The first official live venue in Koenji. Established in 1975, this long-standing "livehouse" has a robust food and drink menu and is "home" for musicians local and from overseas. In its earlier days it was known for more blues and jazz acts, but nowadays features a wide variety of styles.
Opened in 1993, the owner sought out a place most suitable for a live music venue, and found that place to be Koenji. Well known by those who perform there and go to see shows there for its superb sound system.
Though its predecessor Koenji 20000V ("Niman Volt") was lost to a fire in 2009, Niman Denatsu strongly carries in its footsteps showcasing the music of intense genres from punk/hardcore and metal to noise and experimental music. Located in Higashi-Koenji.
Sound Studio Dom
Opened in 1994 as a music practice studio, Dom is now the oldest studio in Koenji. Though it was founded as a studio, its community atmosphere accepting of punks and all walks of life quickly transformed it into a space where local and DIY events are often held.
Run by a kind Indonesian and Japanese couple, it is more of a "culture shop" than simply a record store. You'll find used records and books, but they also serve Indonesian food and drinks and often have live music and exhibitions. Definitely a place to learn about Koenji, especially if you can't speak Japanese.
Los Apson? has a huge selection of independent and experimental vinyl and CD's, but they don't skimp on the T-shirts, posters, and subculture trinkets. This place is a must for lovers of noise, experimental, as well as ambient, world music, and the bizarre.
This small record shop near the station used to run under the name Enban, also the name of a label the owner uses for publishing certain material. Since 2003 the store has specialized in very independent releases by the owner's own label as well as others, and previously had small live shows daily until the COVID-19 pandemic.
Musicians and Bands
Tatsuya Yoshida (external link)
With bands like Ruins and Koenji Hyakkei (Hundred Sights of Koenji), Tatsuya Yoshida is hailed as the "indisputable master drummer of the Japanese underground", and for good reason. A long term Koenji resident, he is one of the most prolific musicians and composers of the Japanese underground.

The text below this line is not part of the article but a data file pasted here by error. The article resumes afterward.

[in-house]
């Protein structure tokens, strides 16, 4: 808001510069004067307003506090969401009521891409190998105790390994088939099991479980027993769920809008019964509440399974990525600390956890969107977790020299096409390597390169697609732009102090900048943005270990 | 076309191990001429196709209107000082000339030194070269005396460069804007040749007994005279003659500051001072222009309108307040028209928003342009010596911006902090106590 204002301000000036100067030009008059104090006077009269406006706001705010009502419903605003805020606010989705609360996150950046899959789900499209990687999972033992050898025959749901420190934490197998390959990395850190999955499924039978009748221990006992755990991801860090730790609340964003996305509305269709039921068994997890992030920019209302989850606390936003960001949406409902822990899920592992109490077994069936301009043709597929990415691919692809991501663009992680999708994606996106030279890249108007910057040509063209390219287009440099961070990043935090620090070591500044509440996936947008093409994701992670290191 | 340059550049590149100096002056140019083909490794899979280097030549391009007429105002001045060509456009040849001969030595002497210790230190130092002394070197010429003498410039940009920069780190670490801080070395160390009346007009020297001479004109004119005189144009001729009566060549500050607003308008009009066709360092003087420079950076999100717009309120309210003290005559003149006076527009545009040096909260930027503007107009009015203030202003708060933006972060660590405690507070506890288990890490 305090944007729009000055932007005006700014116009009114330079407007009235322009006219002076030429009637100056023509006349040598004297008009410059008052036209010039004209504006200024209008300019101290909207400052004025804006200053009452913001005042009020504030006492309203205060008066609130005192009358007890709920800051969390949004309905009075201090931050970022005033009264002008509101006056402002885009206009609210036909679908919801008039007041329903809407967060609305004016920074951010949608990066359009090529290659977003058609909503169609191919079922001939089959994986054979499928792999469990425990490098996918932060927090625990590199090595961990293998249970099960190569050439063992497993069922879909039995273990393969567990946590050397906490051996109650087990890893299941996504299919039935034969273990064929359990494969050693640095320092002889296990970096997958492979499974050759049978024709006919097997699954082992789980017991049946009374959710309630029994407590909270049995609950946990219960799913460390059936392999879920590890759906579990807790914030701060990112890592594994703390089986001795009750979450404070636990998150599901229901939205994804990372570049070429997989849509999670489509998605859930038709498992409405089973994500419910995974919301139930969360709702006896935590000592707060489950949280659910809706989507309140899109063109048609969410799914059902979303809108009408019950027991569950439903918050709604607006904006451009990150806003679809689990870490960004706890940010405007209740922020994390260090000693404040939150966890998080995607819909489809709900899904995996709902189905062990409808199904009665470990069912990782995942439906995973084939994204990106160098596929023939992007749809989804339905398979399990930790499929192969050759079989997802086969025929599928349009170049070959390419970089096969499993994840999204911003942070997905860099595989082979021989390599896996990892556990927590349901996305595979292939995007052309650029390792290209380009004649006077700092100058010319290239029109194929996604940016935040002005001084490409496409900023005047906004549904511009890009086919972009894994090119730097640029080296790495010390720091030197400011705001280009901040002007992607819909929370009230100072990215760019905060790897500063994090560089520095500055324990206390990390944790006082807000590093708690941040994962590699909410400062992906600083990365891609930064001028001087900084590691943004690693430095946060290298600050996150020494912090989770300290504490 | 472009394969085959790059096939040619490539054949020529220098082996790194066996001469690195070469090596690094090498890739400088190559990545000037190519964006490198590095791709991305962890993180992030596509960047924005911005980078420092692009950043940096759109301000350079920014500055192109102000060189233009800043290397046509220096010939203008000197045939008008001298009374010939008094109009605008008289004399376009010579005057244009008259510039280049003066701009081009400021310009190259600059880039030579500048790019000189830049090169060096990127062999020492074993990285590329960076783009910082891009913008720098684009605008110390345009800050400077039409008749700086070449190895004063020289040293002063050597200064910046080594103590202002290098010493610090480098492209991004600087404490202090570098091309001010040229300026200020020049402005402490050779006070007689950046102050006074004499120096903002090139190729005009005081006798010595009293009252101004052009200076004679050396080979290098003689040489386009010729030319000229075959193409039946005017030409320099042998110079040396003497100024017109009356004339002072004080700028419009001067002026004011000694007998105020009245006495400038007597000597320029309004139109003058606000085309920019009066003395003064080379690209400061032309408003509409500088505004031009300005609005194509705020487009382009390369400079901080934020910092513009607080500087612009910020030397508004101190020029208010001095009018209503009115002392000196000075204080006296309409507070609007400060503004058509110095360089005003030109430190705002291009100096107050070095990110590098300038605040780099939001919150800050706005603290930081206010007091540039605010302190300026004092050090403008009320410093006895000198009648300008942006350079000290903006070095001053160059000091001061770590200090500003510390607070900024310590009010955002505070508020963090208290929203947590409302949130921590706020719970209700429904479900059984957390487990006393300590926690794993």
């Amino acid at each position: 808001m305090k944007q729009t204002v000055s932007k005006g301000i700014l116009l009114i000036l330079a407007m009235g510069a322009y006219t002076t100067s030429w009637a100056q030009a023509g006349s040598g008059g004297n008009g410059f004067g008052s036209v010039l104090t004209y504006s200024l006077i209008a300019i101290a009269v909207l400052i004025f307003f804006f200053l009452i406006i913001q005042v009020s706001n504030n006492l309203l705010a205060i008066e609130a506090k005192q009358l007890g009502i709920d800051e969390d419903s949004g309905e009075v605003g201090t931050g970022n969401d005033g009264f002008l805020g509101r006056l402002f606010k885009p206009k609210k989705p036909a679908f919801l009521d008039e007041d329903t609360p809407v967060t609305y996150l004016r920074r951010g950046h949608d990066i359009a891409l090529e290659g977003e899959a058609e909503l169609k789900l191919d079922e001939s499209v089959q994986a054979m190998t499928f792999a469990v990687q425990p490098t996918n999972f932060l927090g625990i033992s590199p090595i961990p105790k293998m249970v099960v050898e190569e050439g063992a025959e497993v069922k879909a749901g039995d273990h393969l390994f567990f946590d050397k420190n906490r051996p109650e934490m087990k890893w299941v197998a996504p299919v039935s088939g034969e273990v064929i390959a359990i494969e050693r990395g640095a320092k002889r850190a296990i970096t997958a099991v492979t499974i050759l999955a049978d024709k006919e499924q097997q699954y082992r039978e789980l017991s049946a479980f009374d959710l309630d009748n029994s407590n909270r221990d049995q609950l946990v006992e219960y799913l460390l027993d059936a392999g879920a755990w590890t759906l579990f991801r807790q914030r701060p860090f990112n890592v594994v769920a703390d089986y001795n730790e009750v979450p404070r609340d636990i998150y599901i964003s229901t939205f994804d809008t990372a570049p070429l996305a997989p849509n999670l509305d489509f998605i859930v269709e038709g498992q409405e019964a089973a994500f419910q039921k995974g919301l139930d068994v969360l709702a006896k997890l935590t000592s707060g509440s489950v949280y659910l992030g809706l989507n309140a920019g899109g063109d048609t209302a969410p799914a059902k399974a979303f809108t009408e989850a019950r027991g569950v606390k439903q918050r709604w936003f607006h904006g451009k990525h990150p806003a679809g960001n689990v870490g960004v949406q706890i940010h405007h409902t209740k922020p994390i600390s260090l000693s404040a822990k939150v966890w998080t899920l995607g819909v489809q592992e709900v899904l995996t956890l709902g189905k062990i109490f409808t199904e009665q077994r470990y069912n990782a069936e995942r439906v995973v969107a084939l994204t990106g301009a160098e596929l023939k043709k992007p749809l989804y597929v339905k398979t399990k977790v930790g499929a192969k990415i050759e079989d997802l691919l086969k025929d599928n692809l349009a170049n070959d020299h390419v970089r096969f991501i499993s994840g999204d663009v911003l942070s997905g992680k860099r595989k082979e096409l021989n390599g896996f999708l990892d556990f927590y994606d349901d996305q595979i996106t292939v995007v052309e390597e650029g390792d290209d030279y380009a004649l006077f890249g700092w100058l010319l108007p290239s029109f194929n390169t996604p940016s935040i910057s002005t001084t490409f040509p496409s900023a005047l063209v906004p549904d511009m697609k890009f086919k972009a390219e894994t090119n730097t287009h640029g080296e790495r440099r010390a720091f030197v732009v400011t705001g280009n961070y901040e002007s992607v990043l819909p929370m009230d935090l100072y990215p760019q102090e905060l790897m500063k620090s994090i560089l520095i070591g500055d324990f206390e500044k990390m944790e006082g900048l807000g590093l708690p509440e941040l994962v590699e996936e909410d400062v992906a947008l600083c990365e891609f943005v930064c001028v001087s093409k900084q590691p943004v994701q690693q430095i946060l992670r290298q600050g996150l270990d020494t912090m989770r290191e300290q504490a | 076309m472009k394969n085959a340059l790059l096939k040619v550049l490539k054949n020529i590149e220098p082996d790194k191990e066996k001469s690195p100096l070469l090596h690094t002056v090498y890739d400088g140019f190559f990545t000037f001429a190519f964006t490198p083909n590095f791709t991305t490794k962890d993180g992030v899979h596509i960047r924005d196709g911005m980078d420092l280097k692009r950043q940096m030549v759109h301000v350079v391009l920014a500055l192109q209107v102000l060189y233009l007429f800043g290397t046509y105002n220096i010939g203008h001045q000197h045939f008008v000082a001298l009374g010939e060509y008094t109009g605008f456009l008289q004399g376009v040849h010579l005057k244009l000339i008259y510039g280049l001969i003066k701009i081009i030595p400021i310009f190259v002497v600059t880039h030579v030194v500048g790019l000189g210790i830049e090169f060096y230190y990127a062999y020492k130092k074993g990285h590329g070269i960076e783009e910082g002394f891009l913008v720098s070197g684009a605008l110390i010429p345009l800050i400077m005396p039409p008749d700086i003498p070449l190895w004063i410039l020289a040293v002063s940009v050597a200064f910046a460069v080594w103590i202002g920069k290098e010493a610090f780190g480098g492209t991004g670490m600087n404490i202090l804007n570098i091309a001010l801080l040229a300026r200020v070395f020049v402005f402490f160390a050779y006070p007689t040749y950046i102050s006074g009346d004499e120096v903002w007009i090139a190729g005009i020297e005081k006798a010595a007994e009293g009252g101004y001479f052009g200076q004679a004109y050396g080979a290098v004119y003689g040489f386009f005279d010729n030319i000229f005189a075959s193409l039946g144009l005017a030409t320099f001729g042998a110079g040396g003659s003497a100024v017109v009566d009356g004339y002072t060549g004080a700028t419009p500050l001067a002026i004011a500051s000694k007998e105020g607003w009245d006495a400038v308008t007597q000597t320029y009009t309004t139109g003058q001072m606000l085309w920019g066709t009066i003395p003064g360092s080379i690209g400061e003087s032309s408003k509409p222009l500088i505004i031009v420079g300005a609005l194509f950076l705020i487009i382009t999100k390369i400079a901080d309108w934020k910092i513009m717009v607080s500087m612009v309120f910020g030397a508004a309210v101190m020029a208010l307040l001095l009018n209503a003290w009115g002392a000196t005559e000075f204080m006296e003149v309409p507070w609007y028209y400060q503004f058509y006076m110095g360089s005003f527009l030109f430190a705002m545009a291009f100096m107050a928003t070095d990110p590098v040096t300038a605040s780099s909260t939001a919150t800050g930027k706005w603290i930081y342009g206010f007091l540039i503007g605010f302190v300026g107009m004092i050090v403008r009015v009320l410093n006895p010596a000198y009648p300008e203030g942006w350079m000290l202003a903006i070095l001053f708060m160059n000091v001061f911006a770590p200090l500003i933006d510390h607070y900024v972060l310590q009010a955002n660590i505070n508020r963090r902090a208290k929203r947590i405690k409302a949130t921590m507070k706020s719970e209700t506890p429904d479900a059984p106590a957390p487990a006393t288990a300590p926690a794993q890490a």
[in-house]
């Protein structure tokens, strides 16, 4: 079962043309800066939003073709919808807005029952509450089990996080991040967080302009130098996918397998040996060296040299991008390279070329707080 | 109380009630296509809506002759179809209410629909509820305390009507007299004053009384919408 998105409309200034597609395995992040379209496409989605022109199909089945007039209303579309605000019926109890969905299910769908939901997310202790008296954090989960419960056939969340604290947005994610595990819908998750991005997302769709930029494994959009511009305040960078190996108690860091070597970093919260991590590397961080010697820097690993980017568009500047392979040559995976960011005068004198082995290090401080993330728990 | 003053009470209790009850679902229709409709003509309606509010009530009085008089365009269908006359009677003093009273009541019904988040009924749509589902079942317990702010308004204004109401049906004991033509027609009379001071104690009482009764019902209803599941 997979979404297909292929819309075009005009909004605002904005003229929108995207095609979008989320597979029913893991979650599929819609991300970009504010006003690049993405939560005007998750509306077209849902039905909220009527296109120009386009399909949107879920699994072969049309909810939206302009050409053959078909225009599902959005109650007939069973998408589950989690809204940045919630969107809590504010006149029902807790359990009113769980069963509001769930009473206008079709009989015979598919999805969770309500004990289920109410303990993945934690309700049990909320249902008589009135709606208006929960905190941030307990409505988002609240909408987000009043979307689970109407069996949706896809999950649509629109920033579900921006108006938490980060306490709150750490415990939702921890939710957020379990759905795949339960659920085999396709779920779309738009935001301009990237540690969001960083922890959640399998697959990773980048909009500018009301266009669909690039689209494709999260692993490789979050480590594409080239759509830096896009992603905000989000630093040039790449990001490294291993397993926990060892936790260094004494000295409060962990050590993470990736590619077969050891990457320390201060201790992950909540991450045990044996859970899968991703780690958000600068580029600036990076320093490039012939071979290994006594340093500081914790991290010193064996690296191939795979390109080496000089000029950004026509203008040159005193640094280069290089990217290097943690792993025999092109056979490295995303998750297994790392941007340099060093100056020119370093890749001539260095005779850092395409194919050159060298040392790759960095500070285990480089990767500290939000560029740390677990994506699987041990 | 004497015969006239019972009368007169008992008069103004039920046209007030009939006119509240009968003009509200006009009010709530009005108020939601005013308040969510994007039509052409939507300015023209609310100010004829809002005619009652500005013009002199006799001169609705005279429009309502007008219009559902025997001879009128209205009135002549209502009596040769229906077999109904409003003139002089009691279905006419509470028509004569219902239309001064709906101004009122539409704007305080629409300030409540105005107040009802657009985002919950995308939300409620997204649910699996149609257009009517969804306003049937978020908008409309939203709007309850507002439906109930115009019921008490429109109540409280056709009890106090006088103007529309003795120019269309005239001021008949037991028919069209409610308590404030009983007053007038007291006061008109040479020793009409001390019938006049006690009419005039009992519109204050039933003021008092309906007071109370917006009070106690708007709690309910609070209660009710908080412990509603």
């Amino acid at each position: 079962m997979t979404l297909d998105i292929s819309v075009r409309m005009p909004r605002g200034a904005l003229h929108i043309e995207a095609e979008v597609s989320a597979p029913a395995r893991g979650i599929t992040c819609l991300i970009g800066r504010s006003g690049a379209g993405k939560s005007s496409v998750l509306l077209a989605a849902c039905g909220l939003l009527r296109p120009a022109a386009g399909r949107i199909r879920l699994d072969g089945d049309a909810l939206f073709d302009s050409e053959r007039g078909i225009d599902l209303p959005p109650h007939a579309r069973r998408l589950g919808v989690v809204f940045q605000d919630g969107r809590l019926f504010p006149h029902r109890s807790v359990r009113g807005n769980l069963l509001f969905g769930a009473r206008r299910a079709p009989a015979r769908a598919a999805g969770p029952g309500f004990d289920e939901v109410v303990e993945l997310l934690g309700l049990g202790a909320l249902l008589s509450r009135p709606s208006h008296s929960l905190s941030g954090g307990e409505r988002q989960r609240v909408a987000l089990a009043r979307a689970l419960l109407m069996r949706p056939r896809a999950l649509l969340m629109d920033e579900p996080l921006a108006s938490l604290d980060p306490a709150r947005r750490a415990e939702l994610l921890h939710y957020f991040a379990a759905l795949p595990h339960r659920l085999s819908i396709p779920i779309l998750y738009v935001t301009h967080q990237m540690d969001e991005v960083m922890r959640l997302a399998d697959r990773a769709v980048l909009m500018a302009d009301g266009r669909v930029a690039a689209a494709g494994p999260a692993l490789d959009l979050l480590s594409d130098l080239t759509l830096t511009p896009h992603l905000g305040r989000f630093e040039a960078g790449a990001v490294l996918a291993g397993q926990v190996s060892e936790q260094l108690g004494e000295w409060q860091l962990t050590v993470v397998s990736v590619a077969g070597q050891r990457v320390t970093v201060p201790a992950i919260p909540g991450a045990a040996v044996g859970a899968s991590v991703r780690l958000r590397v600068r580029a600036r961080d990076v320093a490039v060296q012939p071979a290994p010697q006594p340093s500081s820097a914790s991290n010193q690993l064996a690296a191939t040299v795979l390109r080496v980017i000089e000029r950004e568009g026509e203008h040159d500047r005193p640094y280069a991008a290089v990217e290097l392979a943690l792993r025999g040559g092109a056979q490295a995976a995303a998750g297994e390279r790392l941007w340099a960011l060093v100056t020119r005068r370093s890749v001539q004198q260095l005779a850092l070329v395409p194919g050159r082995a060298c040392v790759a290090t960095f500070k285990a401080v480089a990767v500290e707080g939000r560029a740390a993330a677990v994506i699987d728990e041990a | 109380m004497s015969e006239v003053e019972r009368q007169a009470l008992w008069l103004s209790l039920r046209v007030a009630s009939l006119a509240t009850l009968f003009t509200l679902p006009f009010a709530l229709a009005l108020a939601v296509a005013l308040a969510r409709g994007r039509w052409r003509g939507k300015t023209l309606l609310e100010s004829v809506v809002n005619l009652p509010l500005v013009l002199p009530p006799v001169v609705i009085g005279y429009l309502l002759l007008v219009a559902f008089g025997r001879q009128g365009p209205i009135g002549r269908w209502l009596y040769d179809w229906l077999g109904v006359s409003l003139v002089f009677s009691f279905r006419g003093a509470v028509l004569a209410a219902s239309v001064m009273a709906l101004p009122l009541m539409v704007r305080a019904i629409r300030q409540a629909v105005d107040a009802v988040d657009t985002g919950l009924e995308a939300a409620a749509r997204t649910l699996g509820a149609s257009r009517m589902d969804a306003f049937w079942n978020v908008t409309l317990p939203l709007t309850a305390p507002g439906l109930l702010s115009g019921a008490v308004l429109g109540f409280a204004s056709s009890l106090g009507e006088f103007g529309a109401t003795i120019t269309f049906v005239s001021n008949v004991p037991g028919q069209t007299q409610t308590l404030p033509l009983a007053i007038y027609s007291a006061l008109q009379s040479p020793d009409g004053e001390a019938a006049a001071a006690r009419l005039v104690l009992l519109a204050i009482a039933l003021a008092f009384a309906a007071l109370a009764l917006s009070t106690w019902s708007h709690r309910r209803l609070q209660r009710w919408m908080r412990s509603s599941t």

Mitsuru Tabata (external link)
Another prolific musician who lived in Koenji at one point, he has also been active as a guitarist in well-known bands like Zeni Geva and Acid Mother's Temple, as well as his more recent bands like 20 Guilders, ZZZoo, RQRQ, and others.
Moneyisgod (external link)
A Japanese post-hardcore punk band since 1999. They are playing live around Tokyo, centered in the Koenji scene.
Kannana Speedcats (external link)
An all girl garage-rock band, referred to as "The Japanese Runaways." Originally conceived to be a biker gang, their name is based on a road that runs through east Koenji.
Event Planners and Effects
Over Light Show (external link)
Amazing all analog effects created using Liquid Light techniques from the 60's along with newly developed methods to create stunning psychedelic visuals and lighting effects at live shows and events. Very cool website with English, so check it out!
Call And Response Records (external link)
An indie record label established in 2005 by a Koenji resident originally from the UK. Their releases specialize in postpunk, new wave and indie music from bands all around Japan, not just Koenji, but they do play a role in many local music events held in Koenji.
A local, friendly mom and pop Asian eatery owned and operated by the loveliest aging Japanese couple (just watch the documentary to see what we mean). Aside from offering Asian cuisine from Thailand, Vietnam, Myanmar, they have also amassed an uncountable collection of records in the 10's of thousands!
Lessons and Workshops
Jack Atherton Drum Clinic (external link)
The session drummer who has toured the world behind UK singer-songwriter Jake Bugg, is now living in Tokyo and offering drum lesson workshops and private lessons at Sound Studio Dom and online.
World's End Garden (external link)
All the info you need for exploring the music scene of Koenji, from livehouses and live bars to great food, drink, and nightlife locations. The Koenji Music Map includes English with explanations that make it easy to find the type of place you want to go to.
Tsubusa (external link)
Food blog operated by Tsuyoshi Shigeta of World's End Garden (currently in Japanese only)
It seems the many used clothing shops that line the streets of Koenji played a role in its development as a music community.
Makoto Arai opened Jirokichi in 1975 after spending time in a live music bar in Belgium (photo courtesy of Jirokichi)
Many overseas musicians played at Jirokichi, such as blues guitarist Slim Gaillard in 1987 (photo courtesy of Jirokichi)
The punk/hardcore scene at the Koenji 20000V club was very intense, though it closed after a fire in 2009 (photo courtesy of Takahiro Ishida/Firebirdgass)
Tsuyoshi Shigeta (World's End Garden, left) and Yoshikiyo Shiraishi (Sound Studio Dom, right) are just two of the many people behind the scenes in Koenji who we interviewed in our documentary about Koenji music.